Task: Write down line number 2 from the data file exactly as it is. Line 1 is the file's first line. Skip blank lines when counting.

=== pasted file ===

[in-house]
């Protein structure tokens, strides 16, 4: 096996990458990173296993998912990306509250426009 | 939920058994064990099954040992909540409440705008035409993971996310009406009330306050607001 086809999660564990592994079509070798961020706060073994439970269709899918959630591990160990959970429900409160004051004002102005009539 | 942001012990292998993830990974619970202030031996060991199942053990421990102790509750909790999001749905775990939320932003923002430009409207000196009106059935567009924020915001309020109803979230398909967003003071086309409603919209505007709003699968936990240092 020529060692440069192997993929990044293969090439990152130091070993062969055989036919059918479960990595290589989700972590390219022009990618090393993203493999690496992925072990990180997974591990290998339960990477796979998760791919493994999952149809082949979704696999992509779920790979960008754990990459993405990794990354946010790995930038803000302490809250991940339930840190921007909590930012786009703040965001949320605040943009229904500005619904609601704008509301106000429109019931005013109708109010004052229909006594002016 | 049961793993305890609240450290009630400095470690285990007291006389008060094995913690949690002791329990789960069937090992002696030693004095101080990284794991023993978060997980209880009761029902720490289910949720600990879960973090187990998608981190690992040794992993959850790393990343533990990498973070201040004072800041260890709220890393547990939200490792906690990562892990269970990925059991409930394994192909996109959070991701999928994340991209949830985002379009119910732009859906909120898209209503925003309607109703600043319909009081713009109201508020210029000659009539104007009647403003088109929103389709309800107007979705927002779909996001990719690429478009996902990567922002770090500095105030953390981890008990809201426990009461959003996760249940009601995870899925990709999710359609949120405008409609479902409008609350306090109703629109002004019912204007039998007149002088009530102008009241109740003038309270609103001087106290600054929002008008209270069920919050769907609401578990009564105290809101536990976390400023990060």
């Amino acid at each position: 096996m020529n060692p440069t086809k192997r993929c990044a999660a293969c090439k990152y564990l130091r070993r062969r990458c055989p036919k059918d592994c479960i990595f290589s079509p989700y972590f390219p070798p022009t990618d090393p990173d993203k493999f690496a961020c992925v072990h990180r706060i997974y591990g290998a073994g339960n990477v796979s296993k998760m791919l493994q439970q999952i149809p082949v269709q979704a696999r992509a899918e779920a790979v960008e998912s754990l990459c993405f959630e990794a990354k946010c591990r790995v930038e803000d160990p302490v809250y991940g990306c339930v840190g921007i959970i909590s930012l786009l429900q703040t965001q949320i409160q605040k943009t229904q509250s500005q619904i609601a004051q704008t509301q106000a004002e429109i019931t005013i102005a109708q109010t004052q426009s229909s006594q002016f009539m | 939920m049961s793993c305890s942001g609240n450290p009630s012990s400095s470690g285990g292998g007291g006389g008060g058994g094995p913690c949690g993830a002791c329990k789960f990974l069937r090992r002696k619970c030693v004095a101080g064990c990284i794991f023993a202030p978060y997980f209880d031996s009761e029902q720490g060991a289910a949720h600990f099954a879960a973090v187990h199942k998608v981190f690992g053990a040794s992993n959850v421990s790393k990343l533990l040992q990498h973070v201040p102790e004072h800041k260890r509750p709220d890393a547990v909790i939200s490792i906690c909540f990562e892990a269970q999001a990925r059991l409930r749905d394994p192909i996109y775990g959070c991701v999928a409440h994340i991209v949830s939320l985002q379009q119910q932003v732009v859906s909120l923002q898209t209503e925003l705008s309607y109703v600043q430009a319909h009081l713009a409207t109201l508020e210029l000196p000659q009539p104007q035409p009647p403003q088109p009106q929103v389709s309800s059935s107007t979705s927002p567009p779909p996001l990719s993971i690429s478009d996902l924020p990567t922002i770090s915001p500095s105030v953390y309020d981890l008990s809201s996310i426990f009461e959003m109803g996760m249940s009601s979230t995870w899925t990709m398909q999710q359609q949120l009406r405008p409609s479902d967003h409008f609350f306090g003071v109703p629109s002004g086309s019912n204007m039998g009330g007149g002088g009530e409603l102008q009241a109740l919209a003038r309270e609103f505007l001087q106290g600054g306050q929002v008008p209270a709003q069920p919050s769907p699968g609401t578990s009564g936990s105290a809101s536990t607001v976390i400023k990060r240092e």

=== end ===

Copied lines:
């Protein structure tokens, strides 16, 4: 096996990458990173296993998912990306509250426009 | 939920058994064990099954040992909540409440705008035409993971996310009406009330306050607001 086809999660564990592994079509070798961020706060073994439970269709899918959630591990160990959970429900409160004051004002102005009539 | 942001012990292998993830990974619970202030031996060991199942053990421990102790509750909790999001749905775990939320932003923002430009409207000196009106059935567009924020915001309020109803979230398909967003003071086309409603919209505007709003699968936990240092 020529060692440069192997993929990044293969090439990152130091070993062969055989036919059918479960990595290589989700972590390219022009990618090393993203493999690496992925072990990180997974591990290998339960990477796979998760791919493994999952149809082949979704696999992509779920790979960008754990990459993405990794990354946010790995930038803000302490809250991940339930840190921007909590930012786009703040965001949320605040943009229904500005619904609601704008509301106000429109019931005013109708109010004052229909006594002016 | 049961793993305890609240450290009630400095470690285990007291006389008060094995913690949690002791329990789960069937090992002696030693004095101080990284794991023993978060997980209880009761029902720490289910949720600990879960973090187990998608981190690992040794992993959850790393990343533990990498973070201040004072800041260890709220890393547990939200490792906690990562892990269970990925059991409930394994192909996109959070991701999928994340991209949830985002379009119910732009859906909120898209209503925003309607109703600043319909009081713009109201508020210029000659009539104007009647403003088109929103389709309800107007979705927002779909996001990719690429478009996902990567922002770090500095105030953390981890008990809201426990009461959003996760249940009601995870899925990709999710359609949120405008409609479902409008609350306090109703629109002004019912204007039998007149002088009530102008009241109740003038309270609103001087106290600054929002008008209270069920919050769907609401578990009564105290809101536990976390400023990060």